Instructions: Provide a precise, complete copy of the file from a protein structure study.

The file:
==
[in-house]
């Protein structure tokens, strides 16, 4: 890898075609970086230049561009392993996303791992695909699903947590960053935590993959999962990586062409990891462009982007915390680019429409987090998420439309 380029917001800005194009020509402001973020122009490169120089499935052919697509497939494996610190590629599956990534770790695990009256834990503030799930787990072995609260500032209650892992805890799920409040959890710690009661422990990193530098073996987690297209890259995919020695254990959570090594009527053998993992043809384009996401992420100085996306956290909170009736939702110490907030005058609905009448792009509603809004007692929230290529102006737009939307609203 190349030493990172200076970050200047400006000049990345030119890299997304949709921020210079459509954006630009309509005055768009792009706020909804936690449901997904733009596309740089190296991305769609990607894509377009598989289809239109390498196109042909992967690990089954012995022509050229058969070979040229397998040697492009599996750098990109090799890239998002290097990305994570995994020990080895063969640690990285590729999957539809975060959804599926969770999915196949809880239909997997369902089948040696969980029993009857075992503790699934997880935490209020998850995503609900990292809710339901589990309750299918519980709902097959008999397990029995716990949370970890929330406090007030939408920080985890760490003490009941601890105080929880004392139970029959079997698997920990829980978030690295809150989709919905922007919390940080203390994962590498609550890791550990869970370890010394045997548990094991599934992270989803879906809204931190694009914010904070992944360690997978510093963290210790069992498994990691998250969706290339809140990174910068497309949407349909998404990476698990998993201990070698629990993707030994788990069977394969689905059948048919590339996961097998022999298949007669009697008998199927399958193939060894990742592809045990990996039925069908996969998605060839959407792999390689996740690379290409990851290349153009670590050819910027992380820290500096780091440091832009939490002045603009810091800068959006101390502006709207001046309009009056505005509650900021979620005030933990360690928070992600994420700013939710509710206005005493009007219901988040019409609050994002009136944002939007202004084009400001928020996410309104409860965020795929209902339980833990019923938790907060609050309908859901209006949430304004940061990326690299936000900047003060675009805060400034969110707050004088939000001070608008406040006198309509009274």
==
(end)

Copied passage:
[in-house]
């Protein structure tokens, strides 16, 4: 890898075609970086230049561009392993996303791992695909699903947590960053935590993959999962990586062409990891462009982007915390680019429409987090998420439309 380029917001800005194009020509402001973020122009490169120089499935052919697509497939494996610190590629599956990534770790695990009256834990503030799930787990072995609260500032209650892992805890799920409040959890710690009661422990990193530098073996987690297209890259995919020695254990959570090594009527053998993992043809384009996401992420100085996306956290909170009736939702110490907030005058609905009448792009509603809004007692929230290529102006737009939307609203 190349030493990172200076970050200047400006000049990345030119890299997304949709921020210079459509954006630009309509005055768009792009706020909804936690449901997904733009596309740089190296991305769609990607894509377009598989289809239109390498196109042909992967690990089954012995022509050229058969070979040229397998040697492009599996750098990109090799890239998002290097990305994570995994020990080895063969640690990285590729999957539809975060959804599926969770999915196949809880239909997997369902089948040696969980029993009857075992503790699934997880935490209020998850995503609900990292809710339901589990309750299918519980709902097959008999397990029995716990949370970890929330406090007030939408920080985890760490003490009941601890105080929880004392139970029959079997698997920990829980978030690295809150989709919905922007919390940080203390994962590498609550890791550990869970370890010394045997548990094991599934992270989803879906809204931190694009914010904070992944360690997978510093963290210790069992498994990691998250969706290339809140990174910068497309949407349909998404990476698990998993201990070698629990993707030994788990069977394969689905059948048919590339996961097998022999298949007669009697008998199927399958193939060894990742592809045990990996039925069908996969998605060839959407792999390689996740690379290409990851290349153009670590050819910027992380820290500096780091440091832009939490002045603009810091800068959006101390502006709207001046309009009056505005509650900021979620005030933990360690928070992600994420700013939710509710206005005493009007219901988040019409609050994002009136944002939007202004084009400001928020996410309104409860965020795929209902339980833990019923938790907060609050309908859901209006949430304004940061990326690299936000900047003060675009805060400034969110707050004088939000001070608008406040006198309509009274």